The Schlocky Horror Show: ‘Cannibal Terror’

“There is such a staggering amount of ineptitude on display here that it eventually becomes fascinating in its own right.”

“88 Films know exactly what they release, and they should be applauded for doing so in such a celebratory and knowledgeable matter.

The night before viewing Cannibal Terror for this review my Blu-ray player broke down. I managed to fix it then I watched Cannibal Terror. Now I am worried that my Blu-ray player will commit suicide and drive itself off a cliff, so it won’t be subjected to such inept mediocrity of the lowest order ever again. However, if you are the type of cinema watcher who delights at the onscreen antics of Tommy Wiseau, Neil Breen or Ed Wood and you are searching for the new Holy Grail of crap, stop digging! You have just hit the motherlode of onscreen shite.

If you really want to know what a film called Cannibal Terror is about then let me just quote the entire voiceover from the trailer. However vague it may seem from a single reading it is for the most part uncannily accurate: “Lena, a kind-hearted prostitute… Two small time hoodlums… They meet in a bar and plan… What they want is money and it could have been an everyday story if it weren’t for… Cannibal Terror… Fear… Horror… (audible grunt from voiceover artist)… You will never forget it.”

Cannibal Terror has it all: lack of a plot or basic story? Check. People looking into camera? Check. Atrocious acting? Check that too. Atrocious dubbing and a copious amount of offscreen dialogue over repetitive stock footage? Triple check! Suspiciously looking French extras daubed in beyond basic face paint embarrassing themselves by dad dancing and whooping embarrassingly and looking embarrassed into the camera? Check please! A soldier with an air rifle in the jungle stalking French-looking cannibals? Where is my cheque? This is a film with a budget so low that the same wig makes multiple appearances on multiple actors. And the cannibals do so much dad dancing!

Cannibal Terror (88 Films)

There is such a staggering amount of ineptitude on display here that it eventually becomes fascinating in its own right. Made at the tail end of the cannibal boom that accounted for a large share of the video nasty scare it stands out in that field for its origins alone. Whereas the majority of cannibal jungle films hailed from Italy this is a very rare French and Spanish entry that the credits proudly proclaim as “un film de ALLAN W. STEEVE” aka Alain Deruelle, director of Festival Porno and Pornographie Speciale – Rage Porno, whatever they were. I’ve not heard of them. Honest. Filmed at the same time as Jess Franco’s Last Cannibal World, it shared multiple cast and crew members. Franco, who may have co-written this, proclaimed Last Cannibal World as his least favourite film but at the least his films have that certain distinct dreamy atmosphere that this work lacks. You could find more atmosphere on the moon than you could here.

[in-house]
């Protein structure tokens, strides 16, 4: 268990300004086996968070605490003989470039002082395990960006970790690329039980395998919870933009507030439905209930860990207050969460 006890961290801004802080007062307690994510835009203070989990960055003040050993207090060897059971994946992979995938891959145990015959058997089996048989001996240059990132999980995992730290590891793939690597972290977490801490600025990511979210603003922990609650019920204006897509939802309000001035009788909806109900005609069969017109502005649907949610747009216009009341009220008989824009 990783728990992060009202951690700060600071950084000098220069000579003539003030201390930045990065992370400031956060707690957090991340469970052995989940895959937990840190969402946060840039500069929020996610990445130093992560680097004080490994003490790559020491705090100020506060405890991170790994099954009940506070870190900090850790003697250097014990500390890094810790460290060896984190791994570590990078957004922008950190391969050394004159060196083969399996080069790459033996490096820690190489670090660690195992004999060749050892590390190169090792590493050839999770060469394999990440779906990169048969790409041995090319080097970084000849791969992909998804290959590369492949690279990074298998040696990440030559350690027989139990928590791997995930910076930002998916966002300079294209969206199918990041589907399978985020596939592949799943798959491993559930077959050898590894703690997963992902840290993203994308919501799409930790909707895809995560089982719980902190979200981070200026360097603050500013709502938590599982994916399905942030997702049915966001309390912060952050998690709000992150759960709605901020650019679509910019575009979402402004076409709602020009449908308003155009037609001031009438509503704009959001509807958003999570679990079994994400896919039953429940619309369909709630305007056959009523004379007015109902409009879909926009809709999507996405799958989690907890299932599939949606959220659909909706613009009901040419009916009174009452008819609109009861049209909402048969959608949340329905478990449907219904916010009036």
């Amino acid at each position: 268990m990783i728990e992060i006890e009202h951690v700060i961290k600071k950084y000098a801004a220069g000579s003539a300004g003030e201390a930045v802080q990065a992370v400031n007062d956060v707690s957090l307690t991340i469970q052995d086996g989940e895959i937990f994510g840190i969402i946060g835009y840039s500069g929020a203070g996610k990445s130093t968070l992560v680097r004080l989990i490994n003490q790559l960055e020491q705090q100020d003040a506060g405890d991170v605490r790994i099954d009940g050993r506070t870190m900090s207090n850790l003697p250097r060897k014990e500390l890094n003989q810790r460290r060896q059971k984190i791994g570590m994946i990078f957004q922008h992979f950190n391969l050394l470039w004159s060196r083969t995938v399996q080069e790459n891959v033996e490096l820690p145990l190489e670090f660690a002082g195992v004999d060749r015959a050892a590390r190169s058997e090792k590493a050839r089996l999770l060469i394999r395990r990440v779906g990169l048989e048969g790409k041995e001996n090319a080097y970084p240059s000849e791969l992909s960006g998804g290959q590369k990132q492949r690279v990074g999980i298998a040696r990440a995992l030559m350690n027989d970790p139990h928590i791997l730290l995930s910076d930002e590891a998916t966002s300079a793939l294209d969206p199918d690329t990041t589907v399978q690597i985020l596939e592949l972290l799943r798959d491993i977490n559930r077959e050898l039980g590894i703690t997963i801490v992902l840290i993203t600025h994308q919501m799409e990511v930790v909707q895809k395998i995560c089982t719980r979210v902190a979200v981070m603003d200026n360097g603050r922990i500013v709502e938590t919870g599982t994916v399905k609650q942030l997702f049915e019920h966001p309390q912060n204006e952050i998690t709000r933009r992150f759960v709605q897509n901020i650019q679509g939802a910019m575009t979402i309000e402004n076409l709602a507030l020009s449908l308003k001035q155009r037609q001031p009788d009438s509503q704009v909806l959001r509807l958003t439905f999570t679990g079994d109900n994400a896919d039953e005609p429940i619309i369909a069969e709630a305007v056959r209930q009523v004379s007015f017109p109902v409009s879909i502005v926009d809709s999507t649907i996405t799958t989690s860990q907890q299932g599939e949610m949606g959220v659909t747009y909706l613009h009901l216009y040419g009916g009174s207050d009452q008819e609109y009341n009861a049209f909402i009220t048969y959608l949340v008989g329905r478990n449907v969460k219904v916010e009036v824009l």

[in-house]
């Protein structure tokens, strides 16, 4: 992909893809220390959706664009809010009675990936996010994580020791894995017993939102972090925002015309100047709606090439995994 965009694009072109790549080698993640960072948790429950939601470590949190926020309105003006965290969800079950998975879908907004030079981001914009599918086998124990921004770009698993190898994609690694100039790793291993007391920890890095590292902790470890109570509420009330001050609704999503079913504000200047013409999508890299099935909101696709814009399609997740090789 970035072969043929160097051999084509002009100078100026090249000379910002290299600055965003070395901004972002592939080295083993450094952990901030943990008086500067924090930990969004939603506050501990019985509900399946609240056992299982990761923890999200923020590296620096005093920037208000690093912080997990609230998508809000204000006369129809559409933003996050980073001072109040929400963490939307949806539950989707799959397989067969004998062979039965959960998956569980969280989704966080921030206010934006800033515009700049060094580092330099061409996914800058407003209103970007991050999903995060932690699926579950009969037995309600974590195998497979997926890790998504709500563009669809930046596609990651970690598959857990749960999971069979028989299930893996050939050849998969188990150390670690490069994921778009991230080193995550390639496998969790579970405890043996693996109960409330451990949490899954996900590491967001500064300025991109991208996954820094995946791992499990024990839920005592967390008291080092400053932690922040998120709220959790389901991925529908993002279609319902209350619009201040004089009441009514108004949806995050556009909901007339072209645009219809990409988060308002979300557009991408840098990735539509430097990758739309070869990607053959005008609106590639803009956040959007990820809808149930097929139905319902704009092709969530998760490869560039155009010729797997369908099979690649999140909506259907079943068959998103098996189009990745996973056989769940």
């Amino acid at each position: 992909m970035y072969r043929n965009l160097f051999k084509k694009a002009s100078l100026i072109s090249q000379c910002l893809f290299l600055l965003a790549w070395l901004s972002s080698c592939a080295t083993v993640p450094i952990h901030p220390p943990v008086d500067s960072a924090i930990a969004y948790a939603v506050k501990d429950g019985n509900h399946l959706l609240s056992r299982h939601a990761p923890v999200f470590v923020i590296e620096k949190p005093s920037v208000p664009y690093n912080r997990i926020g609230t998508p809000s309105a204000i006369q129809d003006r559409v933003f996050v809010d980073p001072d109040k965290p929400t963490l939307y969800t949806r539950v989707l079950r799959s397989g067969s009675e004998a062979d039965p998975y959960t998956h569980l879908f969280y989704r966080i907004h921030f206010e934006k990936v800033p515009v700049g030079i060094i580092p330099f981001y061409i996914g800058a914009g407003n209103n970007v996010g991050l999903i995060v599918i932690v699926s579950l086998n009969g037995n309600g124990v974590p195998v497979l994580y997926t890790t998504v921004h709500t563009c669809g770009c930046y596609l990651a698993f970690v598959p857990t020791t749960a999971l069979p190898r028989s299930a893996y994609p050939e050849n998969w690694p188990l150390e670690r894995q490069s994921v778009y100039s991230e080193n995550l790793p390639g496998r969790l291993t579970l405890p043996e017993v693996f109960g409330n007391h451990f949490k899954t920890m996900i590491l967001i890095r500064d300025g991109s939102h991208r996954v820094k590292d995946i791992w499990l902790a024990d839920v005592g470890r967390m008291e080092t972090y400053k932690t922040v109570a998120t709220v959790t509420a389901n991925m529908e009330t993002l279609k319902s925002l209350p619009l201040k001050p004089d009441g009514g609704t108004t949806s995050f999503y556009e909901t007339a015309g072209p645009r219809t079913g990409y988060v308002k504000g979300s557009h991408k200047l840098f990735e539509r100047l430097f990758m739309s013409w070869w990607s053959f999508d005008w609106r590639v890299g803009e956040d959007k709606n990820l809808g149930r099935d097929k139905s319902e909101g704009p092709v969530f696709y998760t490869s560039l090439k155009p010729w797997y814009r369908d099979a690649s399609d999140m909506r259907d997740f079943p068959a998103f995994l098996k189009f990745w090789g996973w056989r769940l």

This is barely a film. Scenes start and finish with no information, context or even basic structure. They just… happen. The final thirty minutes feel like thirty days. And yet in a way I am glad that Cannibal Terror exists. Kind of. Before it becomes unbearable the theme tune has a surreal jauntiness to it. I am still trying to work out if that was the sound operator or camera assistants hands that just pop into the edge of frame in the hotel room scene and just stay there. The amateurishness somehow ascends to a surreal level. What other film has the nerve to scribble magic marker on multiple guys faces and pass them off as cannibals?

Thanks to 88 Films we can now enjoy this grade-Z schlock forever in a wonderfully remastered print than highlights the childish face paint on all those embarrassed French actors. The documentary included here, That’s Not The Amazon, nicely details the cannibal films ripping off most of the cannibal films that were already rip offs in the first place. It is a good little package for a genre that very few would want to celebrate. 88 Films know exactly what they release, and they should be applauded for doing so in such a celebratory and knowledgeable matter. Cannibal Terror may be crap, but it is solid gold crap.


  • Limited edition o-card slipcase [first print run only]
  • Limited edition collectors’ booklet by Calum Waddell  [first print run only]
  • High definition Blu-ray (1080p) presentation
  • Uncompressed English audio
  • Optional English subtitles
  • Optional English subtitles for the deaf and hard-of-hearing
  • ‘That’s Not The Amazon! – The Strange Story of the Eurocine Cannibal Film Cycle’
  • Deleted scene
  • Theatrical trailer

88 Films released ‘Cannibal Terror’ on Blu-ray 11 March 2019, RRP £14.99. Buy Cannibal Terror direct from 88 Films:

❉ Iain MacLeod was raised on the North coast of Scotland on a steady diet of 2000AD and Moviedrome. Now living in Glasgow as a struggling screenwriter he still buys too many comics and blu-rays. Has never seen a ghost but heard two talking in his bedroom when he was four years old.

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